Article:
- Mukkamala R, Kim JK, Li Y, Sala-Mercado J, Hammond RL, Scislo TJ, O’Leary DS: Estimation of arterial and cardiopulmonary total peripheral resistance baroreflex gain values: validation by chronic arterial baroreceptor denervation. Am J Physiol Heart Circ Physiol 2006,290(5):H1830-H1836. 10.1152/ajpheart.00898.2005View ArticleGoogle Scholar
- Sheffer L, Santamore WP, Barnea O: Cardiovascular simulation toolbox. Cardiovasc Eng 2007, 7: 81–88. 10.1007/s10558-007-9030-zView ArticleGoogle Scholar
- Brunberg A, Heinke S, Spillner J, Autschbach R, Abel D, Leonhardt S: Modeling and simulation of the cardiovascular system: a review of applications, methods, and potentials. Biomed Tech (Berlin) 2009,54(5):233–244.View ArticleGoogle Scholar
- Goldberger AL, Amaral LAN, Glass L, Hausdorff JM, Ivanov PC, Mark RG, Mietus JE, Moody GB, Peng CK, Stanley HE: PhysioBank, PhysioToolkit, and PhysioNet: components of a new research resource for complex physiologic signals. Circulation 2000,101(23):e215-e220. 10.1161/01.CIR.101.23.e215View ArticleGoogle Scholar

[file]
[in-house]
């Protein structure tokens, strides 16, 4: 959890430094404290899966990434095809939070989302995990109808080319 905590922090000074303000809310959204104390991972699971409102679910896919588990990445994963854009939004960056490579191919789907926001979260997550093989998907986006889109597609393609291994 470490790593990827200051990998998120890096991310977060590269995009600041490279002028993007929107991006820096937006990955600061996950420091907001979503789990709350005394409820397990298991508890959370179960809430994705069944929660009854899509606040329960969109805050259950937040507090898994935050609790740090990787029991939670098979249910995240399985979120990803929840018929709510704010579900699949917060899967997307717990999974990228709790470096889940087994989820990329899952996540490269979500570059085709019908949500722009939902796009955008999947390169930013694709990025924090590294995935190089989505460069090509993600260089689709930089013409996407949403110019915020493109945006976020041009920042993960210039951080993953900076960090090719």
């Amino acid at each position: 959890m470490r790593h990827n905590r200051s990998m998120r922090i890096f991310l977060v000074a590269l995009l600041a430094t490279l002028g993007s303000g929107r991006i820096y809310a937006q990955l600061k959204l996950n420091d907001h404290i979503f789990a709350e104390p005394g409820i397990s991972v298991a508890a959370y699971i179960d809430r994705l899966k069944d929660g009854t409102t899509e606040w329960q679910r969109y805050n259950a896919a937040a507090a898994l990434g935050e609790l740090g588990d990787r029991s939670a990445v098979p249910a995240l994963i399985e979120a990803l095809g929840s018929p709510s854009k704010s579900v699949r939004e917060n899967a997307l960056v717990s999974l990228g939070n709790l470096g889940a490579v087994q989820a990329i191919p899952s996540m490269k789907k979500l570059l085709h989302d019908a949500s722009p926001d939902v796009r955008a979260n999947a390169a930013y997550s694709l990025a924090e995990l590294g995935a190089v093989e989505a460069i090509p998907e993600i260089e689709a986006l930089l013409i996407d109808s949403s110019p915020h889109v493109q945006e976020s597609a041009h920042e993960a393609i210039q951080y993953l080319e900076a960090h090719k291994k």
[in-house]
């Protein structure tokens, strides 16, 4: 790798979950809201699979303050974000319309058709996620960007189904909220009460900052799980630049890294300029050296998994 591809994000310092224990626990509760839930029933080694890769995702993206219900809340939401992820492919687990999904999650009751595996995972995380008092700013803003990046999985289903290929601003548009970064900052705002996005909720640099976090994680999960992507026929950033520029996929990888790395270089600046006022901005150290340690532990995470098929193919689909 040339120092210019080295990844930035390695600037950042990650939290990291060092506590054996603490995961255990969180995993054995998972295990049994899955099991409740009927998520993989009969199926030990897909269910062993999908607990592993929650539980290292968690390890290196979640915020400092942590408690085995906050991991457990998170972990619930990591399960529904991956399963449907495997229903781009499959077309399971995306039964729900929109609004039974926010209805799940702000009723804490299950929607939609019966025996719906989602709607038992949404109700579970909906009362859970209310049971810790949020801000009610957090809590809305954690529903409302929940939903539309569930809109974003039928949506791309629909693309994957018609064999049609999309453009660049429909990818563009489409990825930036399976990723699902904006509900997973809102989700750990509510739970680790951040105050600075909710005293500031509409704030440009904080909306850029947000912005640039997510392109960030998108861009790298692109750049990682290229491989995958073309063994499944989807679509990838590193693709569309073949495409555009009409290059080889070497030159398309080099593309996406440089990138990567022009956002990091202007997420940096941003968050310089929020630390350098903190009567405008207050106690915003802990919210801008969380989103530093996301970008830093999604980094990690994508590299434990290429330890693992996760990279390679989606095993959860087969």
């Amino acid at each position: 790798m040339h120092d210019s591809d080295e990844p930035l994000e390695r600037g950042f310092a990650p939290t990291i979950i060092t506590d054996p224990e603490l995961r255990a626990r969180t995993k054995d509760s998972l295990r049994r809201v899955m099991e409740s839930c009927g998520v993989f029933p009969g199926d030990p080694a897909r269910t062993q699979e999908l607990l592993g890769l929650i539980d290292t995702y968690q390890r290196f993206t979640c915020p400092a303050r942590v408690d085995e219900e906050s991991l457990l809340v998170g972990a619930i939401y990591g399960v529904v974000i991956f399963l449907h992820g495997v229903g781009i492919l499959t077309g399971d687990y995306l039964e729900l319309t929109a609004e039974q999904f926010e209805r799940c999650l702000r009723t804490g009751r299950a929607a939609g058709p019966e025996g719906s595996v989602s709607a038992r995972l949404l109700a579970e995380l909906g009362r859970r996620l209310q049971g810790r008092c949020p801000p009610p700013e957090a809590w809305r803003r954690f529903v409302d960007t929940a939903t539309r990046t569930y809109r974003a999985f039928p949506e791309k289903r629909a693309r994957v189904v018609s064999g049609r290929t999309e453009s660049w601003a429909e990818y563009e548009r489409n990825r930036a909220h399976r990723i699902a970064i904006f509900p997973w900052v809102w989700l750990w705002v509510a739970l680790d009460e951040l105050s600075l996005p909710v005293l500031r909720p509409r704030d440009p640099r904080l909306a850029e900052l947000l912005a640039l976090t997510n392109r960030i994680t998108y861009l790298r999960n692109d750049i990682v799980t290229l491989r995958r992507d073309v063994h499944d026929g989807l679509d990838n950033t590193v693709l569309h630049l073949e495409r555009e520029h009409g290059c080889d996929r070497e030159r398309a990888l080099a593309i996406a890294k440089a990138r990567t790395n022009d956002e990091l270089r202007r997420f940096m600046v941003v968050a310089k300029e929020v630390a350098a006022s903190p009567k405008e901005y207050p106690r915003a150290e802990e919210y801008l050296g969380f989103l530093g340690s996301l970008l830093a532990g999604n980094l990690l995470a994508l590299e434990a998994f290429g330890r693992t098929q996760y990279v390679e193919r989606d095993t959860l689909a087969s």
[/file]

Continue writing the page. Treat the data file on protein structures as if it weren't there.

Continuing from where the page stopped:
- Bassingthwaighte JB: Strategies for the physiome project strategies for the physiome project. Ann Biomed Eng 2000, 28: 1043–1058.View ArticleGoogle Scholar
- Garny A, Nickerson DP, Cooper J, dos Santos RW, Miller AK, McKeever S, Nielsen PMF, Hunter PJ: CellML and associated tools and techniques. Philos Trans A Math Phys Eng Sci 2008,366(1978):3017–3043.View ArticleGoogle Scholar
- Lian J: Open source modeling of cardiovascular system: a brief overview. TOPETJ 2010, 3: 1–3.Google Scholar
- Barnea O: Open-source programming of cardiovascular pressure-flow dynamics using SimPower toolbox in Matlab and Simulink. Open Pacing Electrophysiol Ther J 2010, 3: 55–59.View ArticleGoogle Scholar
- De Lazzari C, Genuini I, Quatember B, Fedele F: Mechanical ventilation and thoracic artificial lung assistance during mechanical circulatory support with PUCA pump: in silico study. Comput Methods Programs Biomed 2014,113(2):642–654. 10.1016/j.cmpb.2013.11.011View ArticleGoogle Scholar
This article is published under license to BioMed Central Ltd. This is an Open Access article distributed under the terms of the Creative Commons Attribution License (http://creativecommons.org/licenses/by/4.0), which permits unrestricted use, distribution, and reproduction in any medium, provided the original work is properly credited. The Creative Commons Public Domain Dedication waiver (http://creativecommons.org/publicdomain/zero/1.0/) applies to the data made available in this article, unless otherwise stated.